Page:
I thought I’d explain a little about my favorite craft hobby, pysanky, aka Ukrainian eggs. My family is Slovak and Byzantine Catholic, and somehow the combination of both exposed me to the art at a young age. My grandmother’s cousin would give them away as gifts and raffle them off at church. I have always had an interest in art so when I saw a beginners class being offered at CCAC a few years ago, I signed up. I took over a year off during wedding planning, but I’ve started up again.
First I have to find fresh eggs. For white eggs, I prefer local farms rather than grocery store eggs, which tend to be chemically treated which makes the dye not adhere uniformly. I’ve used the brown organic cage free eggs from Giant Eagle with no problems. This is my new egg blower! I’m so excited. It used to take 2 holes, over 15 minutes, and a lot of cracked eggs with my old one. This one requires one hole and takes only a minute or two!
Next you use what is called a kistka. It is filled with wax which is used to write on the egg. These are tradtional kistkas which have to be heated over a candle, and the bees wax.
However, I mostly use an electric version. It keeps the wax at an even temperature which creates a much more even line. The first one I bought (on the top) has an extra fine tip, and a plastic handle which gets pretty hot to hold. The new one I got this week has 5 interchangeable tips. This will really open up what I can do on the egg. It also has a cork handle which should be much cooler.
To decorate the egg, you apply the wax where you want it to be white. Then you dye the whole egg the next color, which is yellow. Apply more wax where y ou want it to stay yellow. Next dye the egg orange, etc. The colors get darker as you go. I think I have 16 different colors. At the end, you end up with a mostly wax covered egg. I love finally heating the egg over a candle and wiping away the wax to display the finished product. Each one ususually takes me a few hours, depending on the detail. Lastly I coat it with a layer of varnish to make it shine. Here are some of my favorites!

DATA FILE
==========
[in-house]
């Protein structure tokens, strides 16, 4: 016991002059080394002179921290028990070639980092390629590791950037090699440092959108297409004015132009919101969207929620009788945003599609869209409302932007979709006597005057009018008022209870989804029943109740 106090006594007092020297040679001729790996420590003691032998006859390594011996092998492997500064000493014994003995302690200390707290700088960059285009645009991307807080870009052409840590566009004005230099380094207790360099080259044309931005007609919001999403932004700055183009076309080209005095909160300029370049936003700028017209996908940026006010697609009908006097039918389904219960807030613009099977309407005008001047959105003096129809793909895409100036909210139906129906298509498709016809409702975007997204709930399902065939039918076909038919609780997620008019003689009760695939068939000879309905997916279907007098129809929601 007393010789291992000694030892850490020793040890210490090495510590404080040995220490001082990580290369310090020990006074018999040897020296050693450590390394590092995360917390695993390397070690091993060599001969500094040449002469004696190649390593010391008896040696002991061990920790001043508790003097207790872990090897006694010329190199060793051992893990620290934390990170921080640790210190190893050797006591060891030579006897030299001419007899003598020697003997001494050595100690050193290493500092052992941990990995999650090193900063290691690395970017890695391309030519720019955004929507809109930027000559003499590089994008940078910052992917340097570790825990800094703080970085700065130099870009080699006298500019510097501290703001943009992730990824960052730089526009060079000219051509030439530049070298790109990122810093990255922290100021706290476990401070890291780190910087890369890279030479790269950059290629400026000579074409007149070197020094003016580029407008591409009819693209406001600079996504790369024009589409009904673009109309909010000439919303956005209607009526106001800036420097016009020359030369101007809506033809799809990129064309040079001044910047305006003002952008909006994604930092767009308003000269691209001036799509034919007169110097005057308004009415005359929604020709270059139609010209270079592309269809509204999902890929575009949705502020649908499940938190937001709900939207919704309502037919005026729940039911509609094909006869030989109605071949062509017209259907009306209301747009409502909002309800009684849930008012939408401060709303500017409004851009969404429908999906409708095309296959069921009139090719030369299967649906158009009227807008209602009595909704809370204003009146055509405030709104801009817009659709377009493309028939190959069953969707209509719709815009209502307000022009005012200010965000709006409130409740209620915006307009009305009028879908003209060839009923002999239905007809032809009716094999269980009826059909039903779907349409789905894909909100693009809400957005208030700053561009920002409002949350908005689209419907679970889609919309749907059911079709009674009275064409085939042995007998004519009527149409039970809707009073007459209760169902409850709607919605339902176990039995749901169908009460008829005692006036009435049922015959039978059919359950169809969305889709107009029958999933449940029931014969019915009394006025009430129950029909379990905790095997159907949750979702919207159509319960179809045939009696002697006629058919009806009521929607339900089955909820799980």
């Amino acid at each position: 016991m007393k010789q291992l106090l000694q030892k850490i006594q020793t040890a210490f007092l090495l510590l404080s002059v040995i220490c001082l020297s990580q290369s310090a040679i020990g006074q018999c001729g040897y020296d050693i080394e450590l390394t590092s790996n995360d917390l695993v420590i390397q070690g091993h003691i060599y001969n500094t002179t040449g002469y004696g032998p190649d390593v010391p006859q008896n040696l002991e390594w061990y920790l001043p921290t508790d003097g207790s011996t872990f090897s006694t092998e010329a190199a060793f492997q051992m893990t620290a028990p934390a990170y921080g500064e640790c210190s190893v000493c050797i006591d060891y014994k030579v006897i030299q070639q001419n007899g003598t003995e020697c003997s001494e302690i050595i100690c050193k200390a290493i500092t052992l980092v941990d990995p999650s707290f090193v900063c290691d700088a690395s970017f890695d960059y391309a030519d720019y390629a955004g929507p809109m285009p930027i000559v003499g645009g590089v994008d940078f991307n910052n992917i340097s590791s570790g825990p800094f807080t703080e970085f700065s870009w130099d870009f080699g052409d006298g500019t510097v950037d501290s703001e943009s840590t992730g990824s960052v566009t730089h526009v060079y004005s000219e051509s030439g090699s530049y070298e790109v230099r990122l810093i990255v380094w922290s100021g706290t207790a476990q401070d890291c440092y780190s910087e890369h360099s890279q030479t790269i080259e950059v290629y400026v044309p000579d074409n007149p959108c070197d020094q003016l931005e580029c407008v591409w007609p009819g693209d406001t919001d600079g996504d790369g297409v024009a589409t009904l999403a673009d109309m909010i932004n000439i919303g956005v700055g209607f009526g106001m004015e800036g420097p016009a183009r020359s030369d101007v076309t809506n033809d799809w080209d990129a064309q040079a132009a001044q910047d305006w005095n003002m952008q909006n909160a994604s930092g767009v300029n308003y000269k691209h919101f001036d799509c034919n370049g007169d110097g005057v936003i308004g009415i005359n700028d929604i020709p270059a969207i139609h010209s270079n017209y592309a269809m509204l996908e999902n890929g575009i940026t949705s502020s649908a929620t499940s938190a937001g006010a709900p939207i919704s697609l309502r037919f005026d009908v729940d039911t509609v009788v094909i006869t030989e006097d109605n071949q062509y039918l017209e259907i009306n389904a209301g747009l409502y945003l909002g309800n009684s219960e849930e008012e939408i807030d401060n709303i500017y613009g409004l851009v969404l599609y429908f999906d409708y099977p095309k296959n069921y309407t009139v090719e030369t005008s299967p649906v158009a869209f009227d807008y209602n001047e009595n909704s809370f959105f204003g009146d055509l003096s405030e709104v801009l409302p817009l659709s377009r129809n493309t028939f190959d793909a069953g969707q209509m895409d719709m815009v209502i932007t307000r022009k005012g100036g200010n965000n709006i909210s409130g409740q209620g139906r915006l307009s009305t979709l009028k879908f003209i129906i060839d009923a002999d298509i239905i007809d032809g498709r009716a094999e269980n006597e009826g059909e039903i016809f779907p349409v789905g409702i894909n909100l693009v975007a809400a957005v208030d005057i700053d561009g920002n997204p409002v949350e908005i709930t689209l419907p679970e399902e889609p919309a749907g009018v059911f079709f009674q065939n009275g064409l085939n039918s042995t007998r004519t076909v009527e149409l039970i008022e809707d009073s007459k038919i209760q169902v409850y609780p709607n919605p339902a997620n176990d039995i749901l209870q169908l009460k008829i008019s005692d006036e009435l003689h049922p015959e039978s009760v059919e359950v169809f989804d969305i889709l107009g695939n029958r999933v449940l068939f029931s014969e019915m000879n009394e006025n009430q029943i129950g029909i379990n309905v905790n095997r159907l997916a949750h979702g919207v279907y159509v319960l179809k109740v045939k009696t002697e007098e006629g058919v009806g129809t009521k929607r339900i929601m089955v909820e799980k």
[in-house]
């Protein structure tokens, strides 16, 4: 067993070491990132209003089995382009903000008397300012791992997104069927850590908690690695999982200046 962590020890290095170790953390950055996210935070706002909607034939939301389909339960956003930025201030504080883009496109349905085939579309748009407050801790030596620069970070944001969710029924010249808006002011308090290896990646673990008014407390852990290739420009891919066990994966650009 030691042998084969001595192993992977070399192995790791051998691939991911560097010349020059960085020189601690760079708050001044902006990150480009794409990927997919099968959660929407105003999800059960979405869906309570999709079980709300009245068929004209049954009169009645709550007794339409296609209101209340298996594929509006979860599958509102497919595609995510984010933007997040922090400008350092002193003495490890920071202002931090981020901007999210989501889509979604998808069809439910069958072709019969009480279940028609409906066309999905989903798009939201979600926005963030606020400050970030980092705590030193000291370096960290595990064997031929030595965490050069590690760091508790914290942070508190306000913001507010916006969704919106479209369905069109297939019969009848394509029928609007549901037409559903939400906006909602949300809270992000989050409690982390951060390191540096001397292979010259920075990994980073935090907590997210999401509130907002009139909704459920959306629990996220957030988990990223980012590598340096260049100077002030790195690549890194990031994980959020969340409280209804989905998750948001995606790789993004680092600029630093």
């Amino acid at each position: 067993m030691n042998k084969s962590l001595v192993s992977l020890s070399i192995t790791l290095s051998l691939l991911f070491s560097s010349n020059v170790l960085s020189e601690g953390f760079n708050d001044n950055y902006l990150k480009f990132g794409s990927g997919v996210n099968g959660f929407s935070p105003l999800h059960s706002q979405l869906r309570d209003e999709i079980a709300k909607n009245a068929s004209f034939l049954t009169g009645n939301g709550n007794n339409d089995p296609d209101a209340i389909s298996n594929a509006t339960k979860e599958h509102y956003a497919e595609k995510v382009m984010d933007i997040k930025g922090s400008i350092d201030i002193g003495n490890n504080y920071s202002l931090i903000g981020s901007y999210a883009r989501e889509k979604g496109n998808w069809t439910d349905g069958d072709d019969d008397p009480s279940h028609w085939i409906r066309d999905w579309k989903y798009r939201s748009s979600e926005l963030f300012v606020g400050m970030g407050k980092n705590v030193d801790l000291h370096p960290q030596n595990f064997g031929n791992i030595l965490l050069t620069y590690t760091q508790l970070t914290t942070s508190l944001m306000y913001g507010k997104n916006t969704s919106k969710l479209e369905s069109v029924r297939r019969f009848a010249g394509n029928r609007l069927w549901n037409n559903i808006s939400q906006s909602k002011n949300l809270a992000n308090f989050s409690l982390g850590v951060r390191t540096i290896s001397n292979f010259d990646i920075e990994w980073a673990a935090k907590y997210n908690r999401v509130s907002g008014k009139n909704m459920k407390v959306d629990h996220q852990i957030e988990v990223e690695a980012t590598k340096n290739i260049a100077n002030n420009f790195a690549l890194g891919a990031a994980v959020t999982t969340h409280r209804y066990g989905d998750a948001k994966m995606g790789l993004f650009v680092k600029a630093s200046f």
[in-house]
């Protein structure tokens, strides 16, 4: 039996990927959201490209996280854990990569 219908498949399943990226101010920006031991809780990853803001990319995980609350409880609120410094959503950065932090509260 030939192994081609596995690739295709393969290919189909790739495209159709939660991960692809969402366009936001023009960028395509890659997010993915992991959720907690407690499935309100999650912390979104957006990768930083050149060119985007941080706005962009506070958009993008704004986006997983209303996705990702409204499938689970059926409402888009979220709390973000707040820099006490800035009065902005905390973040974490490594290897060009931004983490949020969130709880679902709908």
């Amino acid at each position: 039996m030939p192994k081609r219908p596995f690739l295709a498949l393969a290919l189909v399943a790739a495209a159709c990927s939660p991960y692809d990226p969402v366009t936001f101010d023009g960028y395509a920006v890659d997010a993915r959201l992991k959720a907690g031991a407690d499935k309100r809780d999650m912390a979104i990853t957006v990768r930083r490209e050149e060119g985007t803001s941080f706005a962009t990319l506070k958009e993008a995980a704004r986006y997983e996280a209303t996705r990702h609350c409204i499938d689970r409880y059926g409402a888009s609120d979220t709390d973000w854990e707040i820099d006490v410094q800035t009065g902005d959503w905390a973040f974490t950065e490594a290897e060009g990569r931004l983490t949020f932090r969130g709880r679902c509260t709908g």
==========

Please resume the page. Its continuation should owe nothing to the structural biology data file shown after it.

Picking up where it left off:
The one on the bottom is a brown egg:
The black/red/white/orange/yellow eggs are the more traditional Ukrainian style. There is meaning to the symbols and colors used in the patterns but I don’t know what they are offhand. I just make what I think looks nice! The bottom egg in the first picture is a ‘wedding quilt’ pattern, which was my practice egg for one that I gave my cousin for her bridal shower.
For me, it’s a very relaxing and peaceful. It’s not difficult, just time consuming and it requires patience (espeically since I have shakey hands!) I’ve actually given a bunch of eggs away as gifts and I love to see the looks on people’s faces as they receive them.